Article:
• Example.The Real Image Formed by a Camera Lens A 1.70-m-tall person is standing 2.50 m in front of a camera. The camera uses a converging lens whose focal length is 0.0500 m. (a) Find the image distance (the distance between the lens and the film) and determine whether the image is real or virtual. (b) Find the magnification and the height of the image on the film.

• Example.The Virtual Image Formed by a Diverging Lens An object is placed 7.10 cm to the left of a diverging lens whose focal length is f=5.08 cm (a diverging lens has a negative focal length). (a) Find the image distance and determine whether the image is real or virtual. (b) Obtain the magnification.

• Human Eye

• Accommodation

• NEARSIGHTEDNESS

• FARSIGHTEDNESS

• THE REFRACTIVE POWER OF A LENS THE DIOPTERRefractive power of lens: The refractive power is measured in units of diopters. (1 diopter = 1 m1)

• Conceptual QuestionsTwo slabs with parallel faces are made from different types of glass. A ray of light travels through air and enters each slab at the same angle of incidence, as the drawing shows. Which slab has the greater index of refraction? Why?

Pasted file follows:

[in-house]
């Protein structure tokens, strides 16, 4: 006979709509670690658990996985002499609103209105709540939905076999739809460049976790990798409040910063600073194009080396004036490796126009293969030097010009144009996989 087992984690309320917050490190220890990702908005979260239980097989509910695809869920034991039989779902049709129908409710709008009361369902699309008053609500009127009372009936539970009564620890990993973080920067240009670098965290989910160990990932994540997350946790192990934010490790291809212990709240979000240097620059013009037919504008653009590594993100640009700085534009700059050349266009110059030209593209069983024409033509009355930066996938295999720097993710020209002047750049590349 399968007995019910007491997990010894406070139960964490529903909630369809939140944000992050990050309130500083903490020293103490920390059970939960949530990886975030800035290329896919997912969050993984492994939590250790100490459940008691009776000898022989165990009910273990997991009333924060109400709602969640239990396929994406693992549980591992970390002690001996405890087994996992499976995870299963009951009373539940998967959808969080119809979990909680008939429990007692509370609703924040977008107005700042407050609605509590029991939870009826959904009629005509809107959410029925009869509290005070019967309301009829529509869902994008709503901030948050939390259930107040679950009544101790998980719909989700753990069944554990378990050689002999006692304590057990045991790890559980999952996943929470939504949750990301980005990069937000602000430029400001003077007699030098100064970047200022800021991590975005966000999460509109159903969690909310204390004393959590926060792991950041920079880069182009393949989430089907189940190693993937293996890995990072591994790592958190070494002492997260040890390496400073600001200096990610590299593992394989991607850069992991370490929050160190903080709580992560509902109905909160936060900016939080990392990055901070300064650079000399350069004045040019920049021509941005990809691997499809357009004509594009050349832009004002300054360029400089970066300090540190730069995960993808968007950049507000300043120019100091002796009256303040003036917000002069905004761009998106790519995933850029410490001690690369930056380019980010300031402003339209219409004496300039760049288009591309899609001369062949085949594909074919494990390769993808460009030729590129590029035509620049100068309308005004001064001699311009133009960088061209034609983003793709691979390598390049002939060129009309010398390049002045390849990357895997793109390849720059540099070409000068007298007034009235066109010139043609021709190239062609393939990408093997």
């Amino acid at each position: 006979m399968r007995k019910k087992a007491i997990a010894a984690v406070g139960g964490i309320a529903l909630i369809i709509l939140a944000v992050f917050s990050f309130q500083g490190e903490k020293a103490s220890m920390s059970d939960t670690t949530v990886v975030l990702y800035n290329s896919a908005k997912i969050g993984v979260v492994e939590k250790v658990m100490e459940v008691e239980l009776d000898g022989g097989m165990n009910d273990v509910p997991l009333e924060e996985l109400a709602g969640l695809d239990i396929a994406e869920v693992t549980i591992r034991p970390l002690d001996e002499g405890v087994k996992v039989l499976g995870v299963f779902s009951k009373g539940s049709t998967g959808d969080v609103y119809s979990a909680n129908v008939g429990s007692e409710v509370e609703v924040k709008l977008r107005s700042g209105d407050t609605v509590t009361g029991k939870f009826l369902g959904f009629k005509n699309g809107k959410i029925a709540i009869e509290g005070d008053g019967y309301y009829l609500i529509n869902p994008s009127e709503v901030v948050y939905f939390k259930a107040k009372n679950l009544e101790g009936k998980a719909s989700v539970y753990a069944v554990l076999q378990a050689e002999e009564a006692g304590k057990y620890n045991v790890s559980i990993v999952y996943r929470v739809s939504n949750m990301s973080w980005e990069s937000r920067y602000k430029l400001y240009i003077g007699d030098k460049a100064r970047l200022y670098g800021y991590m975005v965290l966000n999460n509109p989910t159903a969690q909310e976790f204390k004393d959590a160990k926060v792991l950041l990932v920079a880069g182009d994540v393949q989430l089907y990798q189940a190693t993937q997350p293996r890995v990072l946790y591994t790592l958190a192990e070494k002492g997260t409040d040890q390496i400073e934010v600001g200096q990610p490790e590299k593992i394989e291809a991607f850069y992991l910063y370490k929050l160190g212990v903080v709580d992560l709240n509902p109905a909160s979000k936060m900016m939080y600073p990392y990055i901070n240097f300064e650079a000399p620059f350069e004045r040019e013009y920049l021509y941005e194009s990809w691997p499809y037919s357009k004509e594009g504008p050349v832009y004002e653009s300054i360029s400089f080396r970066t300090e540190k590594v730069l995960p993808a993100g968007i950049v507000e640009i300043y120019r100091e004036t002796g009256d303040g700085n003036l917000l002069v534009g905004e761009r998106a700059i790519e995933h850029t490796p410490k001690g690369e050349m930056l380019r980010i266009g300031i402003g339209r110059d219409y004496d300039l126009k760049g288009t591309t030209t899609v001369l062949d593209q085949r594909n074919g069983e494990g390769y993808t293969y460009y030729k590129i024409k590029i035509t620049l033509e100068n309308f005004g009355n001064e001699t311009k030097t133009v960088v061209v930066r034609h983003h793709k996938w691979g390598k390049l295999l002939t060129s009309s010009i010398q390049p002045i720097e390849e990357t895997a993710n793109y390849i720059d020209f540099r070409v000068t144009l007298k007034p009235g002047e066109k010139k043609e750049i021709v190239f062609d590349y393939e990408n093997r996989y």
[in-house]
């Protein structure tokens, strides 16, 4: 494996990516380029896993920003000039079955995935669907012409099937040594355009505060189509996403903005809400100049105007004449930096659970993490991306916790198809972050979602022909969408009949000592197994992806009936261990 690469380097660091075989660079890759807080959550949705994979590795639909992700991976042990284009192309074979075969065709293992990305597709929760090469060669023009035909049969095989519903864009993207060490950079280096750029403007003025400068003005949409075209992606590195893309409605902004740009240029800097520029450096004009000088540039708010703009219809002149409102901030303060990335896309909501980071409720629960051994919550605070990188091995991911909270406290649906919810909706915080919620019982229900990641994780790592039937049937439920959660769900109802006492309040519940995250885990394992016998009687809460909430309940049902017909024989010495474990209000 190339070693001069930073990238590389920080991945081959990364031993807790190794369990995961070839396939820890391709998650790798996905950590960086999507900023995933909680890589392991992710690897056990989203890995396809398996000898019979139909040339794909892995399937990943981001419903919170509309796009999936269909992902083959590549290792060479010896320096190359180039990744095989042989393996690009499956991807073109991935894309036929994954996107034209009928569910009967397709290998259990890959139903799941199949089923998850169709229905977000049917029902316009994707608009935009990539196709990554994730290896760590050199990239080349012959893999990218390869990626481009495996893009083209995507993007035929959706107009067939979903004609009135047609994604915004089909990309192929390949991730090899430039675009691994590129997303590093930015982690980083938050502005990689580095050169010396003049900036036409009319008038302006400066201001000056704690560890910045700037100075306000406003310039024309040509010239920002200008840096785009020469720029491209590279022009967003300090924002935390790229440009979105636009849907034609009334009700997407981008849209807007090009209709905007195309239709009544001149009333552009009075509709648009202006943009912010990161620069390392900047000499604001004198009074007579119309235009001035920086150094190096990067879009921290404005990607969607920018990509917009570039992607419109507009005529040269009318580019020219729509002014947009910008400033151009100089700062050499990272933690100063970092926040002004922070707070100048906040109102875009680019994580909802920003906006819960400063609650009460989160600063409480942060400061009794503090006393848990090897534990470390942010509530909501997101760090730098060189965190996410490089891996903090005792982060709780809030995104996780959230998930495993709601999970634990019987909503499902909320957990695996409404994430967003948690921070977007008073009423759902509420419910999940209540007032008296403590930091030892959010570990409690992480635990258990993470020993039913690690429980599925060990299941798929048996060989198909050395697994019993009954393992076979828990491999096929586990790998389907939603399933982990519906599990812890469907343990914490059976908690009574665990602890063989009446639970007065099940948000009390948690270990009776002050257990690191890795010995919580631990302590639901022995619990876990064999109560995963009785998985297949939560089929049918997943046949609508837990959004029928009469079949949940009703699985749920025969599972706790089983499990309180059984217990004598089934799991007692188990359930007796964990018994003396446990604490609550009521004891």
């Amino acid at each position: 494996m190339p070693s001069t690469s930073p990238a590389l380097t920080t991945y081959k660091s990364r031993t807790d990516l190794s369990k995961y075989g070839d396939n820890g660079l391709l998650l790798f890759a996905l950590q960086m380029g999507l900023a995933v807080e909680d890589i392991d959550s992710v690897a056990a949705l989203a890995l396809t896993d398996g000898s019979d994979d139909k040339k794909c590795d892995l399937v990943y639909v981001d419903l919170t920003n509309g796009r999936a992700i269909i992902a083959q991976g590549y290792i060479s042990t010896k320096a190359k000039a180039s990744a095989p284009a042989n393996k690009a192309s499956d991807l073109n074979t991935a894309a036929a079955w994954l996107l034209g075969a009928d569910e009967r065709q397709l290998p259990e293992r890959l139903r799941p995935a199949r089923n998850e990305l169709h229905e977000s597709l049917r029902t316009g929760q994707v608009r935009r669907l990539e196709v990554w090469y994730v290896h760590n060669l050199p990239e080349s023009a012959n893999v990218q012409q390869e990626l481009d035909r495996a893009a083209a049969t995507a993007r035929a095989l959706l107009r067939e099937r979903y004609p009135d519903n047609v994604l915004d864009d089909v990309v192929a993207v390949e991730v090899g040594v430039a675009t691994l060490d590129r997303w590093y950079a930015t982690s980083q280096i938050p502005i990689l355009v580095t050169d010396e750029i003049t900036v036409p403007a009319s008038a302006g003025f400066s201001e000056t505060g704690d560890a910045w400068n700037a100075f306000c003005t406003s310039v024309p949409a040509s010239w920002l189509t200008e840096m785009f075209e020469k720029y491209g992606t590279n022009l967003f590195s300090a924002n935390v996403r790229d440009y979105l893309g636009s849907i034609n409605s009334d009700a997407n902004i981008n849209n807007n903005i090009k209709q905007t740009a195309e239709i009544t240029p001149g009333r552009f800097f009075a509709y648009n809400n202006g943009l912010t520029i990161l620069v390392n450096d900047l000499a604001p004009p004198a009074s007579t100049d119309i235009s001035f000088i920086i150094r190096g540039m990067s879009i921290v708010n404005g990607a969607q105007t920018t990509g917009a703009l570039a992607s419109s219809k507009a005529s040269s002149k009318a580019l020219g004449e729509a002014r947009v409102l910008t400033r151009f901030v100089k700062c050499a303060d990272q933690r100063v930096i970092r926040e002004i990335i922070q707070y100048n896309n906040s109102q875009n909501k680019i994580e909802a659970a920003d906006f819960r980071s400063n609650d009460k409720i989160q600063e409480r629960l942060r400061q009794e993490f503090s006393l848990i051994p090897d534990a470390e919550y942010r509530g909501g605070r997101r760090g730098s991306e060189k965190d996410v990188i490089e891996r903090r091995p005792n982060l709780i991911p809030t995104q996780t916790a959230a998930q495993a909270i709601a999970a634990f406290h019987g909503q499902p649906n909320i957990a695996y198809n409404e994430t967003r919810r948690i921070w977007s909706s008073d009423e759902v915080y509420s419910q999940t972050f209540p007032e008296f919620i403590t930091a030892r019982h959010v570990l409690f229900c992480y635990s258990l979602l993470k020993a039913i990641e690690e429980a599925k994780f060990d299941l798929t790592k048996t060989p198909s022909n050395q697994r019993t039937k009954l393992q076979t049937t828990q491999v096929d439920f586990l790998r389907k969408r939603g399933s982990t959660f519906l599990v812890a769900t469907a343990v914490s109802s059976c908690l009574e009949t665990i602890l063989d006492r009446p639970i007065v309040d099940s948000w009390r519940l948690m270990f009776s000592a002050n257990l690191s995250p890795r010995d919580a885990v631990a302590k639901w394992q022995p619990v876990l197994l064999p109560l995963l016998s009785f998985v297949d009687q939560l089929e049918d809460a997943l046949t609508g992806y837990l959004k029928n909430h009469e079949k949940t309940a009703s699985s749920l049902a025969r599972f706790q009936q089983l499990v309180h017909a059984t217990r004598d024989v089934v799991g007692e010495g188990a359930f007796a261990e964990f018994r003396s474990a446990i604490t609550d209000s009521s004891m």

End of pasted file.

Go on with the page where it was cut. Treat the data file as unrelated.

• A man is fishing from a dock. (a) If he is using a bow and arrow, should he aim above the fish, at the fish, or below the fish, to strike it? (b) How would he aim if he were using a laser gun? Give your reasoning.A person sitting at the beach is wearing a pair of Polaroid sunglasses and notices little discomfort due to the glare from the water on a bright sunny day. When she lies on her side, however, she notices that the glare increases. Why?If we read for a long time, our eyes become tired. When this happens, it helps to stop reading and look at a distant object. From the point of view of the ciliary muscle, why does this refresh the eyes?